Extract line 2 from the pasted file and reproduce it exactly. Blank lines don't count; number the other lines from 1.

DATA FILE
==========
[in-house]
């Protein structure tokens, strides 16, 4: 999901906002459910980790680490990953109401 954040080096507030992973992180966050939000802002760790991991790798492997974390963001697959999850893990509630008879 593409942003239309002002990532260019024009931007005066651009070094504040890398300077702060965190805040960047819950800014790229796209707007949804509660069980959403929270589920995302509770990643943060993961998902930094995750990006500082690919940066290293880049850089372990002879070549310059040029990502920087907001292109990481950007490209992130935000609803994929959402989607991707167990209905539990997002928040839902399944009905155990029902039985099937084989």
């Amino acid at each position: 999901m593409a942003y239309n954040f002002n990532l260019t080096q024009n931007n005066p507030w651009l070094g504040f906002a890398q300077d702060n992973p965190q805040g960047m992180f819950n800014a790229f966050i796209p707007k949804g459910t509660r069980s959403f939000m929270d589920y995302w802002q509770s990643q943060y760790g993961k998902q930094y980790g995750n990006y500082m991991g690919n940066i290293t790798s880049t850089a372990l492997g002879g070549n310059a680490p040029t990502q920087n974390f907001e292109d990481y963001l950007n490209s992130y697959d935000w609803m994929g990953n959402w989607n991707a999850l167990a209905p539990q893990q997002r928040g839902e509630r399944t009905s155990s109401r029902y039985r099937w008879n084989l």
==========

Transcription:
């Protein structure tokens, strides 16, 4: 999901906002459910980790680490990953109401 954040080096507030992973992180966050939000802002760790991991790798492997974390963001697959999850893990509630008879 593409942003239309002002990532260019024009931007005066651009070094504040890398300077702060965190805040960047819950800014790229796209707007949804509660069980959403929270589920995302509770990643943060993961998902930094995750990006500082690919940066290293880049850089372990002879070549310059040029990502920087907001292109990481950007490209992130935000609803994929959402989607991707167990209905539990997002928040839902399944009905155990029902039985099937084989």